The Gleam
04-19-2012, 8:23 AM
The majority of the Remington [B]1903[B] production went to the USMC; they experienced problems with them when the floor plates would let go under recoil and dump the magazine contents out. The 1903A3 was not an issue item for the Marines. The Marine requirements were met by 03s on hand. The Marines even rebuilt low number 03s and issued them during WW2. It would have been a lot easier to just use new production A3s than go through the hassle of rebuilding low number rifles. They also developed a 100 yd battle sight zero via a higher front blade for the 03. Again this could have been avoided by issuing A3s that already had a 100 yard zero. Your assumption that the Marines used a large number of A3s does not seem to have evidence supporting it. If you can find this evidence it will very interesting and great knowledge to add to our WW2 small arms information.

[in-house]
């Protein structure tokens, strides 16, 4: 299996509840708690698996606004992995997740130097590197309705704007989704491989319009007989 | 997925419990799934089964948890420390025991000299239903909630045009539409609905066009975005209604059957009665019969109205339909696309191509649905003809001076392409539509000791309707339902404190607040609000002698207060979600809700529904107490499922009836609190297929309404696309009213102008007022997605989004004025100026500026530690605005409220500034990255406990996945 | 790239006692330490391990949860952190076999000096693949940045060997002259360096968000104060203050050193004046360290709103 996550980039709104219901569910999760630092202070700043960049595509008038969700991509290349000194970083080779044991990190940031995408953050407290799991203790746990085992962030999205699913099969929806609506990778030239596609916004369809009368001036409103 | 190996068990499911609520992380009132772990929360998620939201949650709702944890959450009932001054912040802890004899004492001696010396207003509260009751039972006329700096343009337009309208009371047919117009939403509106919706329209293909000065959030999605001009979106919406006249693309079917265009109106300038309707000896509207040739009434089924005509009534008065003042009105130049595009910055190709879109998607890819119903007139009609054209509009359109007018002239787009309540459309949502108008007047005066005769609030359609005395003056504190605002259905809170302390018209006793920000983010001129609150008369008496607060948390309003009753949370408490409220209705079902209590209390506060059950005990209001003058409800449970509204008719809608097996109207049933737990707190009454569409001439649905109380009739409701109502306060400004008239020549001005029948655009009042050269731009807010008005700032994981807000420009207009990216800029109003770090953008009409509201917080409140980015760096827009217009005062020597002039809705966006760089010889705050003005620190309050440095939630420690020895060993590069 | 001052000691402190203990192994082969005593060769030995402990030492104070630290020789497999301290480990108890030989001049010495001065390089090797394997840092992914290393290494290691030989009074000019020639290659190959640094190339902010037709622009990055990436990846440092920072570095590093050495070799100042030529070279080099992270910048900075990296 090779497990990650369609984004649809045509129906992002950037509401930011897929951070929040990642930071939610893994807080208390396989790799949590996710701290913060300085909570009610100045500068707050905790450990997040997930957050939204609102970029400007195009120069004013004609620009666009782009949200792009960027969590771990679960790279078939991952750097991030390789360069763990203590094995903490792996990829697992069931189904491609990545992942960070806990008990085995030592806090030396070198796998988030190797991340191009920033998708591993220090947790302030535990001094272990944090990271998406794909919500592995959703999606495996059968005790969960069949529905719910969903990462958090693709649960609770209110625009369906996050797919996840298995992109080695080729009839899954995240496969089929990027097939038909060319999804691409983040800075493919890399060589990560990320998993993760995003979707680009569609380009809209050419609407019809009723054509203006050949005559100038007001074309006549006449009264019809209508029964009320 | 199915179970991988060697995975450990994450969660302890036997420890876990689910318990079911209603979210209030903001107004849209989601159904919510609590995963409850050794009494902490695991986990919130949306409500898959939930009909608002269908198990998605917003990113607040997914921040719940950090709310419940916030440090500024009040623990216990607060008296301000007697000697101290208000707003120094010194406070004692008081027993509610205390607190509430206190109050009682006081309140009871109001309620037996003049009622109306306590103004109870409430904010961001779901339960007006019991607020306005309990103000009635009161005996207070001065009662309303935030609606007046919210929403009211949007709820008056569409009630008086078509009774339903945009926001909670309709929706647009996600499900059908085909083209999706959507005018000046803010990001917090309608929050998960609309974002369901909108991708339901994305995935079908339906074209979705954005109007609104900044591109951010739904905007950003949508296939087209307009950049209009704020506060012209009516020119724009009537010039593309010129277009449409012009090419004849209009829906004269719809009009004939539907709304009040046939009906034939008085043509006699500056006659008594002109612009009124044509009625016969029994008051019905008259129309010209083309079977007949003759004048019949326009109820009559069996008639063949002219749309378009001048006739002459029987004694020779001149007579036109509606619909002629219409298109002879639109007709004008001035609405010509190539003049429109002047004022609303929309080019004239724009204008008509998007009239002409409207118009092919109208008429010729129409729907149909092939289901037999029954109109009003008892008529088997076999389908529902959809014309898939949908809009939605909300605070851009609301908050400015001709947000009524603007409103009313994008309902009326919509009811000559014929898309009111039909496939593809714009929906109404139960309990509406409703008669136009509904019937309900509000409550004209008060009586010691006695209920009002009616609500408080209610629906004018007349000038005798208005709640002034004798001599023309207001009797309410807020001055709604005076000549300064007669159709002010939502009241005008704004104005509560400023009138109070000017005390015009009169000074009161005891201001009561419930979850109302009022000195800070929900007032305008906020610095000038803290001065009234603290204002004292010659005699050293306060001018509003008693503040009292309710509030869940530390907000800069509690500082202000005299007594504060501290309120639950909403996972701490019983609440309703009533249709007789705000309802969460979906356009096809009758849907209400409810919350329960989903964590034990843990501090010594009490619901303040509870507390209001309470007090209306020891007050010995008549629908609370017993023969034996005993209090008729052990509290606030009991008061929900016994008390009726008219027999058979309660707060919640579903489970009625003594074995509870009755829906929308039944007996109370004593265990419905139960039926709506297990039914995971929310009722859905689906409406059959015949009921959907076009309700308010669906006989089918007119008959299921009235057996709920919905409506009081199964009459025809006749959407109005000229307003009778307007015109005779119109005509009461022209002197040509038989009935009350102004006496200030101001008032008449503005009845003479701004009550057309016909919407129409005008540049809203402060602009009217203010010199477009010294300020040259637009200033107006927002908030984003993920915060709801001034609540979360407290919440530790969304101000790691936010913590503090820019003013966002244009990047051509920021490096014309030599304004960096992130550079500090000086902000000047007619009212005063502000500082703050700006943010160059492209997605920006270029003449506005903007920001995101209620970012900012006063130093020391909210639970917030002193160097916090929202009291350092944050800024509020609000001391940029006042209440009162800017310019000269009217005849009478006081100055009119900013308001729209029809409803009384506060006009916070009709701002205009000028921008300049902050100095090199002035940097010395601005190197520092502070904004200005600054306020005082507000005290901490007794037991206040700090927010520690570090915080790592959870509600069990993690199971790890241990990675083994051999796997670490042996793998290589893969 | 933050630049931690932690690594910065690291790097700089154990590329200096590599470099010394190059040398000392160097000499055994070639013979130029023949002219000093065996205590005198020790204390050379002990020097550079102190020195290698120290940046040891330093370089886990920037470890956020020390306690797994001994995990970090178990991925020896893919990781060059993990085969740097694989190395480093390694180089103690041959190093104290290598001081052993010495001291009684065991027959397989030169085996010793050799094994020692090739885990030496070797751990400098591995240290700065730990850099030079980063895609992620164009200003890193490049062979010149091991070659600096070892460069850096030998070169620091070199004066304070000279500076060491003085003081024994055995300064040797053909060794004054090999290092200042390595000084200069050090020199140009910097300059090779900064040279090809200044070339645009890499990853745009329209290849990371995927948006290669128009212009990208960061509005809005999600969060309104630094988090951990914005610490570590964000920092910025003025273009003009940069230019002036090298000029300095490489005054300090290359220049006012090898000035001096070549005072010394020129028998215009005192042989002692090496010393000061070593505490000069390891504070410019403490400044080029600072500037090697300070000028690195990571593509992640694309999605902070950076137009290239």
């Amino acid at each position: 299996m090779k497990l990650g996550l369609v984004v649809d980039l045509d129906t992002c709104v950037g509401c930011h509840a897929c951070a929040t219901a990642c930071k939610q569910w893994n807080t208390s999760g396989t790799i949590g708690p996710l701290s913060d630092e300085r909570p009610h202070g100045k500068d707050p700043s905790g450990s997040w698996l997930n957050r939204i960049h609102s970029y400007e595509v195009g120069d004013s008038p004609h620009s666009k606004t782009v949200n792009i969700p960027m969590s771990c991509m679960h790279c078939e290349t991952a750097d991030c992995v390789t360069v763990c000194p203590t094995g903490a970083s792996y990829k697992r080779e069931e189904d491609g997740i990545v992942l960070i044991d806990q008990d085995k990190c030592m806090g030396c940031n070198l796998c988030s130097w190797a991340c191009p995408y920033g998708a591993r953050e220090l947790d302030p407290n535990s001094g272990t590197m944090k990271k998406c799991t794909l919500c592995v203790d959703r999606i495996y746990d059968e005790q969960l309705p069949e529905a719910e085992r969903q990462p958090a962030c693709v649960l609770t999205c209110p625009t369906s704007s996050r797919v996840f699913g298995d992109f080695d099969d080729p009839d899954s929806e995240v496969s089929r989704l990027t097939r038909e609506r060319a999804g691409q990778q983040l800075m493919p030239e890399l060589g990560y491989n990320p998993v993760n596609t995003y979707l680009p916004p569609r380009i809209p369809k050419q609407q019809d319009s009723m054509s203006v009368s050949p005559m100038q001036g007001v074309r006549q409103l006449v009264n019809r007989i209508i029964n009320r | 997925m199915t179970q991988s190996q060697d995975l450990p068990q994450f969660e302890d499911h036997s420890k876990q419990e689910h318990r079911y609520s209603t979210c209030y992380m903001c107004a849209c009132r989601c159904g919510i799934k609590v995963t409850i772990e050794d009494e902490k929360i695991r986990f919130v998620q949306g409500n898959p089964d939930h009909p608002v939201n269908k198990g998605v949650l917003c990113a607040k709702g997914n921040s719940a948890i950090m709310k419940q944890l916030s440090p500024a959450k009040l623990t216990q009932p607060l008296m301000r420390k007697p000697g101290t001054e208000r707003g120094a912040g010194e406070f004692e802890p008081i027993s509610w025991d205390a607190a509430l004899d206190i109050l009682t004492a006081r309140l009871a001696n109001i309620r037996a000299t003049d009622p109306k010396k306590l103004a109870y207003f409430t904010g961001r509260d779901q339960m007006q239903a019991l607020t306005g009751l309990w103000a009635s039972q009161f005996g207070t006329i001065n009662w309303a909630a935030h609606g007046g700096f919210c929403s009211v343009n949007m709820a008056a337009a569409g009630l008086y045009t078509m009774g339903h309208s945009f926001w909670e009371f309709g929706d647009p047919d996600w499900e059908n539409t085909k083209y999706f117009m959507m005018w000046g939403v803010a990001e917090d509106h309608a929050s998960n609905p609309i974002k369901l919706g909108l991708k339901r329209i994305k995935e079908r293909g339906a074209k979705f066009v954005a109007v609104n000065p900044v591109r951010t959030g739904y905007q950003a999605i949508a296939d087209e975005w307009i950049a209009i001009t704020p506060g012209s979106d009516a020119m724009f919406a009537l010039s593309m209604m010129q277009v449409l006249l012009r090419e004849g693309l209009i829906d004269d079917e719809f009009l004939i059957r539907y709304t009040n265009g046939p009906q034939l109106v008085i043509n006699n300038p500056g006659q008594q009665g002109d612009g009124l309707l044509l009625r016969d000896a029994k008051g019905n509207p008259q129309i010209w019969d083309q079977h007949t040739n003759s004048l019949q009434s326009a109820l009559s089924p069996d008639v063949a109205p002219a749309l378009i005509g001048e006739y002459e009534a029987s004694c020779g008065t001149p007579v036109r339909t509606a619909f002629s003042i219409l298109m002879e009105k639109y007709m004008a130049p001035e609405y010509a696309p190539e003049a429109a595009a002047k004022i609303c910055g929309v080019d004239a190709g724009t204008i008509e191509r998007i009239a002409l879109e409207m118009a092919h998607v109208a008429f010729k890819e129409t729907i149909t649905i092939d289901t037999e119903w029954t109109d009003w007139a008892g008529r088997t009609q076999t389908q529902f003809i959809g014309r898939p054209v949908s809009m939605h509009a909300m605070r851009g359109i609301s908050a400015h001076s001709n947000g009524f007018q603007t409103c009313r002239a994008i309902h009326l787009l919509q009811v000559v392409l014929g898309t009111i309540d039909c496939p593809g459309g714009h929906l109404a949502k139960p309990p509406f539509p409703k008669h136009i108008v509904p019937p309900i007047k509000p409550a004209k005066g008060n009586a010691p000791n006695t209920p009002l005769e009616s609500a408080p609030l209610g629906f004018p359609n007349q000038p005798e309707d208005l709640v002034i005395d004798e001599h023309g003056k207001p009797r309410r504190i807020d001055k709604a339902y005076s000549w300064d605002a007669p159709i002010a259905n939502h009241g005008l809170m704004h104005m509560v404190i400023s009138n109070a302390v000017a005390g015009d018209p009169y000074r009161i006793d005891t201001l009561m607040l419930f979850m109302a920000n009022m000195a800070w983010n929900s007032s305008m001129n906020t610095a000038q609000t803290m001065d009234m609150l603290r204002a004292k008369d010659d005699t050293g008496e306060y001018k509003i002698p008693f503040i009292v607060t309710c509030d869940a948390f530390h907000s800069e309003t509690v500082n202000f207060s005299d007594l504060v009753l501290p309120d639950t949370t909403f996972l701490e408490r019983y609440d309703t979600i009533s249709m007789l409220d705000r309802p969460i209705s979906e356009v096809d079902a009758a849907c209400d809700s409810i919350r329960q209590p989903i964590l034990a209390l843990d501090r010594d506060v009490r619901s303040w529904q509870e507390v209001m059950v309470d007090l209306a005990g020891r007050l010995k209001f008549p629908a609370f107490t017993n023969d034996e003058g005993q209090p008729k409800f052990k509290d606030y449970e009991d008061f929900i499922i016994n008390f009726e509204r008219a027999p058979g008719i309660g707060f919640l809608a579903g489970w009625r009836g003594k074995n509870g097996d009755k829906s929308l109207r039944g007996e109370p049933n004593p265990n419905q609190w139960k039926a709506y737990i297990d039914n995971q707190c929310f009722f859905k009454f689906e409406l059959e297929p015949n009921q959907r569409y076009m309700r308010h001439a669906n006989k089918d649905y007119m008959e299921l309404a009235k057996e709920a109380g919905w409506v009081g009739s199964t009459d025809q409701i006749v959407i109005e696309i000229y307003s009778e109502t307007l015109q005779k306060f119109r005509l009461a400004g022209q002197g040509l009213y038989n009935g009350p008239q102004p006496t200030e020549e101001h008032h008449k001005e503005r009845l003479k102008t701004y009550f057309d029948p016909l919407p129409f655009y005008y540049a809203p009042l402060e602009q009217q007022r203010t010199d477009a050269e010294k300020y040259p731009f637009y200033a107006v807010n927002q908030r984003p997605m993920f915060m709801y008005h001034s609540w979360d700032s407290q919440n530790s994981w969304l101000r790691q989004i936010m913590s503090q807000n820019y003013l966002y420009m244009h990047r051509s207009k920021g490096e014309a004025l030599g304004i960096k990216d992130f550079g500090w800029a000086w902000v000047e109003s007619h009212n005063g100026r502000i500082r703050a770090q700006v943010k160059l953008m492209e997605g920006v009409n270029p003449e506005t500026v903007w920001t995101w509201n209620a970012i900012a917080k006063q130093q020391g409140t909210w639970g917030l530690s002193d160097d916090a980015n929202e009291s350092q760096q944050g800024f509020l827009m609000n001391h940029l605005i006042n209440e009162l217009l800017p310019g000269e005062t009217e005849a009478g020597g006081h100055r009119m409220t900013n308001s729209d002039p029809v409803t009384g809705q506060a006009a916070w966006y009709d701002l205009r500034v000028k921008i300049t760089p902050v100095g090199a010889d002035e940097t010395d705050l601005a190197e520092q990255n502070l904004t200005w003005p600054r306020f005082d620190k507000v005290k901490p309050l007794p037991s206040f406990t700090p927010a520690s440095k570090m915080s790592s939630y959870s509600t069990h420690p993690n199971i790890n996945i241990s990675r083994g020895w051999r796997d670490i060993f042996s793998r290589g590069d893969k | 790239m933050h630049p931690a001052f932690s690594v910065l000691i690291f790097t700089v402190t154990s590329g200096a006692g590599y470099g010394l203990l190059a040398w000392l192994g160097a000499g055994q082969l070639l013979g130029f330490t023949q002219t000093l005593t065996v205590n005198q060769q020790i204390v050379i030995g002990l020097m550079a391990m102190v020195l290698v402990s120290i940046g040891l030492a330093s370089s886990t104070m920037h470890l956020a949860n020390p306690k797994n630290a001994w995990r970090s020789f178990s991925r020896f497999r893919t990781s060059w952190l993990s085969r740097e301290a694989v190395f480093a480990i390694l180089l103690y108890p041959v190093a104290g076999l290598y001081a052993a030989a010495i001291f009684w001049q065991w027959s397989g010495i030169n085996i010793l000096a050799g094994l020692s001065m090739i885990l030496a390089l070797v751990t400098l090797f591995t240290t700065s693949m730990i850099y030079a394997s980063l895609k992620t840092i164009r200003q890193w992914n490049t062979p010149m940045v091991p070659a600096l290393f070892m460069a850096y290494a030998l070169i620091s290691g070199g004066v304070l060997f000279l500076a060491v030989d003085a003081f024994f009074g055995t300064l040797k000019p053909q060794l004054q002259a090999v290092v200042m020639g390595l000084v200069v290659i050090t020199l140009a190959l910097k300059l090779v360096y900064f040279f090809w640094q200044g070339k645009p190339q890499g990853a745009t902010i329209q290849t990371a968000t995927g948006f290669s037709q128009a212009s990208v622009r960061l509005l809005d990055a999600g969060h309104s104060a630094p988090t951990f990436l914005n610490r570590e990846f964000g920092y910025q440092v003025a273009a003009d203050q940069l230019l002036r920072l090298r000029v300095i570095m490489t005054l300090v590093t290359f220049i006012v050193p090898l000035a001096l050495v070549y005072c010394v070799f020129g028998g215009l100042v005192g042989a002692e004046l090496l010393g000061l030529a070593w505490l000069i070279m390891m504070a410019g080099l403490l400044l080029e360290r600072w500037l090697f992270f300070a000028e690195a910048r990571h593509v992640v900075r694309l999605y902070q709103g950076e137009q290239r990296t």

First, I agree with you. However, if you look at the portion you cited, I never said "large number of Marines" and I am merely making a case for why some Marines would have had a 1903-A3 at their disposal; I made that very clear, and in my follow up reply to Mike A, with nod to you as well in kind, in agreement.

Maybe I should not have said "good number" as I can see how that might be misinterpreted as "large number" - my error in choice of words.

Like I said, if I were doing a museum piece on Marines of WWII I would put a Garand in the figure's hands; but if I only had a donated 1903-A3 to work with, within the display I would and comment on the choice, explain all of the firearms they would have used in WWII, and noted the unorthodox but possible application as to why a Marine would have had a 1903-A3 in his hands. I'll look through some of my older books from the 1950s on rifles to see if there may be any info there. Many of them do discuss the arms used in WWII at that time.

"It was likely some used service rifles as was the 1903-A3 at some point."

"Did ALL Marines use it? No. Do I contend that a good number used the 1903-A3? Yes. Without a doubt."

I agree with your statement above as well. But I suggest likewise. Part of digging up history is good discussion such as this; minds coming together saying "Hey, this possibility exists, but to what degree? Do you have anything on this? What did you find?"